Not too long ago he was a drug addict tottering on the edge of a dark, crime-filled precipice. Today, in his early 30s, he is a published author and anti-abuse activist.
Thando had a happy childhood. His mom, Francis, although raising him as a single parent, created a stable, nurturing environment for her son. A creative person who juggled study, work and motherhood, she sent Thando to a good Model C school and planted a love of reading and writing deep within him.
Then tragedy struck. When he was just 10 years old, Thando’s mom died after being involved in a car accident. Thando was in the car at the time, and the image of her fighting for her life on the roadside is one he cannot forget.
He stayed for a while in Margate with family members but says he was a troublesome and unruly youth and when he was 15, he was sent to Johannesburg to live with his older brother.
Books helped dull the pain and transport him to magical worlds but in high school, he was introduced to dagga and found another way to forget his ‘sad reality’. He became addicted to alcohol and marijuana and dropped out of high school.
Despite his addiction, Thando managed to maintain the facade of normalcy, studying photography and then working as a photojournalist. Drugs are demanding companions, however, and expensive to keep. As a working professional, he had more money to feed his bad habits and soon, the course of his life was being dictated by his addiction. By then, he was hooked on methcathinone, which is commonly known as cat.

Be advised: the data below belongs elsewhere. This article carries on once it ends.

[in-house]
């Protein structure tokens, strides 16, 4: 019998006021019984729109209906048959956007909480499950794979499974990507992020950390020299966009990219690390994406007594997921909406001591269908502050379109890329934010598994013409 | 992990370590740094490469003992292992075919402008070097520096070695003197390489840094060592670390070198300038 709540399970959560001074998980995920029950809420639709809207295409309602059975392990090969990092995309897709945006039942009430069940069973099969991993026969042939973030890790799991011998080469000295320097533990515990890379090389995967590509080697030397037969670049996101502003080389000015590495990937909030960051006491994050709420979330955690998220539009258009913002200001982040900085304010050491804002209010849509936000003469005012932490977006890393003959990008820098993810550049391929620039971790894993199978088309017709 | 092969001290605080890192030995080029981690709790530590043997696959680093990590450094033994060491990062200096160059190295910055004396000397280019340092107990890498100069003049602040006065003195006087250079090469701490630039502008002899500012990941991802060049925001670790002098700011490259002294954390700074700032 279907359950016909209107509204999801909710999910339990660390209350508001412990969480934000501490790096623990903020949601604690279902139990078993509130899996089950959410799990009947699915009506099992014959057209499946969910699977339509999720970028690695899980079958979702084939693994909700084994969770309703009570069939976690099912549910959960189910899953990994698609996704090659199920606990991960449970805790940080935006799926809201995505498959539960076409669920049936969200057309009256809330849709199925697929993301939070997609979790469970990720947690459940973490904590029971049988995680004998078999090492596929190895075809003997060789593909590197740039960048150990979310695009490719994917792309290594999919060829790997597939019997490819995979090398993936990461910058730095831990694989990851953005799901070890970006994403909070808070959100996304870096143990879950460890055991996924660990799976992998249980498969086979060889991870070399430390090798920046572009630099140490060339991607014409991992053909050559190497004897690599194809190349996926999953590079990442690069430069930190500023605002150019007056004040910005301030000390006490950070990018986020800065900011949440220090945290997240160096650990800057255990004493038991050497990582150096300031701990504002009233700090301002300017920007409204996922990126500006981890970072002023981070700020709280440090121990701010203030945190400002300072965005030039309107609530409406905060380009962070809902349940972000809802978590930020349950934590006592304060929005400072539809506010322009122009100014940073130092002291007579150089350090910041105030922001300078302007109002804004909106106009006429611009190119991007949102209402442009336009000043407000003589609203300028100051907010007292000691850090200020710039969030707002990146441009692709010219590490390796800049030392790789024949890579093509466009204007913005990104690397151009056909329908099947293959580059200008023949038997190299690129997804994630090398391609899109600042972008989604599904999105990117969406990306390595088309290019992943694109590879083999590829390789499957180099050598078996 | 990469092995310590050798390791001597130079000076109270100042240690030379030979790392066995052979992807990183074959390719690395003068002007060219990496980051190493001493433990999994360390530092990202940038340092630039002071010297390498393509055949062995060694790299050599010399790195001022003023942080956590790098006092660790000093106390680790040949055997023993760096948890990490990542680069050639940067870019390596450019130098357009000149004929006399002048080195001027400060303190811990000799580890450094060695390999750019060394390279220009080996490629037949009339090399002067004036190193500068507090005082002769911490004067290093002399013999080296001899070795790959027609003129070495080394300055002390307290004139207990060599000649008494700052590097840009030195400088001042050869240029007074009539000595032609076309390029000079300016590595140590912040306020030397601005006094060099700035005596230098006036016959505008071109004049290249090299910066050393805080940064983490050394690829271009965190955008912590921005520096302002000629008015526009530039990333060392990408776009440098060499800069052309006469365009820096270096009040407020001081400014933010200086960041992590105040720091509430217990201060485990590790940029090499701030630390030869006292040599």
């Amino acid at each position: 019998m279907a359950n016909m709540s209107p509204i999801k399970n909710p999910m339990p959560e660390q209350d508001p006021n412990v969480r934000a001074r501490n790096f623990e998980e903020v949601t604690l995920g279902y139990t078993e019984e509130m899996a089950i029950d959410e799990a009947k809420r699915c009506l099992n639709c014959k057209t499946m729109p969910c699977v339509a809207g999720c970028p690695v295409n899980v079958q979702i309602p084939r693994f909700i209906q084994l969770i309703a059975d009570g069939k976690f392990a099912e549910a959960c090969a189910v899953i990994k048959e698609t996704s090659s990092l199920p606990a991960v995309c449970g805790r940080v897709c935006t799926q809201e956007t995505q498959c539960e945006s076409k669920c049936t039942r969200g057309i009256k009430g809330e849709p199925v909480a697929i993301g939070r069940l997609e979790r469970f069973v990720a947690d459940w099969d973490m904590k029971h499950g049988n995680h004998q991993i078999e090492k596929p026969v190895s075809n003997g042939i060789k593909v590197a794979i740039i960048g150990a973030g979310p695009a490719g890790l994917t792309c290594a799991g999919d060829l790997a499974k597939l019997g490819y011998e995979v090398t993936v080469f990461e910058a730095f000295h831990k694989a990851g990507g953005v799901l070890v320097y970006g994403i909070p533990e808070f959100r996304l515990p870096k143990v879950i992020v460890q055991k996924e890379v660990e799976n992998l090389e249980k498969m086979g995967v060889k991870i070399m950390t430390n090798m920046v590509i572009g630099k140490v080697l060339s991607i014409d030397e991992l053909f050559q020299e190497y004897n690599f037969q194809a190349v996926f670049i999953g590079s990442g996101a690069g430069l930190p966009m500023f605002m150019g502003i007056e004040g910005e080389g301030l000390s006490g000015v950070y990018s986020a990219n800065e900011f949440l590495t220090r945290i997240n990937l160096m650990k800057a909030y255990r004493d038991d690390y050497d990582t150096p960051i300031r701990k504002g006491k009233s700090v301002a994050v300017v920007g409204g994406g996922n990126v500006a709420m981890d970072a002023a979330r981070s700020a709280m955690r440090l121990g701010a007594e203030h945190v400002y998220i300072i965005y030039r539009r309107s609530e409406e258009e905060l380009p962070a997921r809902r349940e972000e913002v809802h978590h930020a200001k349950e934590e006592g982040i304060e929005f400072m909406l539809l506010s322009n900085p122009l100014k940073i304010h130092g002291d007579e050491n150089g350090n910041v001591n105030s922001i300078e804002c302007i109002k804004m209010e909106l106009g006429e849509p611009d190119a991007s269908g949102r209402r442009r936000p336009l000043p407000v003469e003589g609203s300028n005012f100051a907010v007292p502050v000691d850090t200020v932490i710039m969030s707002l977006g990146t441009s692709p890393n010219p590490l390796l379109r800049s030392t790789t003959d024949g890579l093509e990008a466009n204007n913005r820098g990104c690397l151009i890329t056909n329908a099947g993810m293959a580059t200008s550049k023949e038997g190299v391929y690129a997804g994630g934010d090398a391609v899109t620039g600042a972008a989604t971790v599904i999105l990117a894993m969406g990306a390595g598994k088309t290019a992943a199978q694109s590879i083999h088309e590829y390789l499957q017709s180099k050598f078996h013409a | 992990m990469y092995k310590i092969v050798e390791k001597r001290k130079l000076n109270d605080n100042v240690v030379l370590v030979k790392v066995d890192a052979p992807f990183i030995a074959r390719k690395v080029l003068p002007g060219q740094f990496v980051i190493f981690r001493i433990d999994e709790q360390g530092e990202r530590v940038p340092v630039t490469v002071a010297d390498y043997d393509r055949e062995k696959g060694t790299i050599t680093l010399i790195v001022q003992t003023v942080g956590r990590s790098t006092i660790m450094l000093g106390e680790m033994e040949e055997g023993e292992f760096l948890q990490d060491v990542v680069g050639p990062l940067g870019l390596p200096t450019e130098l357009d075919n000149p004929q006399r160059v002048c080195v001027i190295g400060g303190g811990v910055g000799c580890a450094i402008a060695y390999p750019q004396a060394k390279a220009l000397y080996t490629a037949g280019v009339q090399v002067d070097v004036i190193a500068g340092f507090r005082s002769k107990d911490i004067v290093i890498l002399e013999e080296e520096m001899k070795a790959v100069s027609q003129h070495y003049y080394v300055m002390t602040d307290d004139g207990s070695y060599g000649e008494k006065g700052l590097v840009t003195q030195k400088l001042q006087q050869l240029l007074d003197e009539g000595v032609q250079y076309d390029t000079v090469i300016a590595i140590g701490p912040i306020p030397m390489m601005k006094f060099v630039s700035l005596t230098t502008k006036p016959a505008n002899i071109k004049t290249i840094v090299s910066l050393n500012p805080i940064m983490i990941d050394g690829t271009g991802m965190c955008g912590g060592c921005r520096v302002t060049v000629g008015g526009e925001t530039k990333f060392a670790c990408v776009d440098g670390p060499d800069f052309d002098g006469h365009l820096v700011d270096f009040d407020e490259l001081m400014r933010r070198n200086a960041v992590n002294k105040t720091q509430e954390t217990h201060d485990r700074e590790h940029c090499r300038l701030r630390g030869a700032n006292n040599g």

“I quit working and went on various self-finding paths and trying to get clean on my own. After committing a crime, I realised that I needed professional help if I was to turn my life around.
“I was tired of not being able to trust myself, tired of apologising and not being in control. I could not live without drugs but they no longer gave me a high. I had no happiness, only ruined relationships and mounting debt.”
In February 2017, he arrived at Wedge Gardens treatment centre in Whitney Gardens, outside of Johannesburg.
“Their holistic approach worked for me,” he says, explaining that Wedge Gardens did not only treat the root causes of his addiction, but armed him with the skills needed to deal with relapse triggers and helped him strengthen his life skills.
“Mental wellness is essential when it comes to beating addiction. Often, rehab centres focus on the physical effects and neglect the emotional scars.
“We must remember that drug addiction and substance abuse are a symptom of a problem. They are a mental health issue of which little awareness is raised, while there is also limited access and visibility of mental health wellness facilities in our communities.”
In July, he and another recovering addict registered the Bam-Francis Foundation, a non-profit company that seeks to provide creative solutions to address alcoholism and drug dependence.
Their catchphrase is ‘pioneering change’ and that is what Thando seeks to do every time he gives a motivational talk. He hopes too that his newly-published book will give tangible proof that there is life after addiction.
“I started the book, which is a collection of poetry, before I went to Wedge Gardens but because I was in active addiction, I could never get it finished. My mom was a poet and poetry was my way of reaching out to her so finishing the book was a priority when I left Wedge Gardens.”
Uno Flatu: In one Breath was published by the foundation, which Thando says aims to publish the work of other recovering addicts and to produce additional resource material in the future. The book was launched at Wedge Gardens on December 7.
The Troyeville resident has this advice for recovering addicts: “Put as much effort into your recovery as you did your addiction.”
* Wedge Gardens can be reached at 011 430 0320. You can also ‘like’ Wedge Gardens on Facebook (www.facebook.com/WedgeGardensTreatmentCentre) or follow them on Twitter (@WedgeGardens)
* The Bam-Francis Foundation can be found on Facebook: bamfrancisfoundation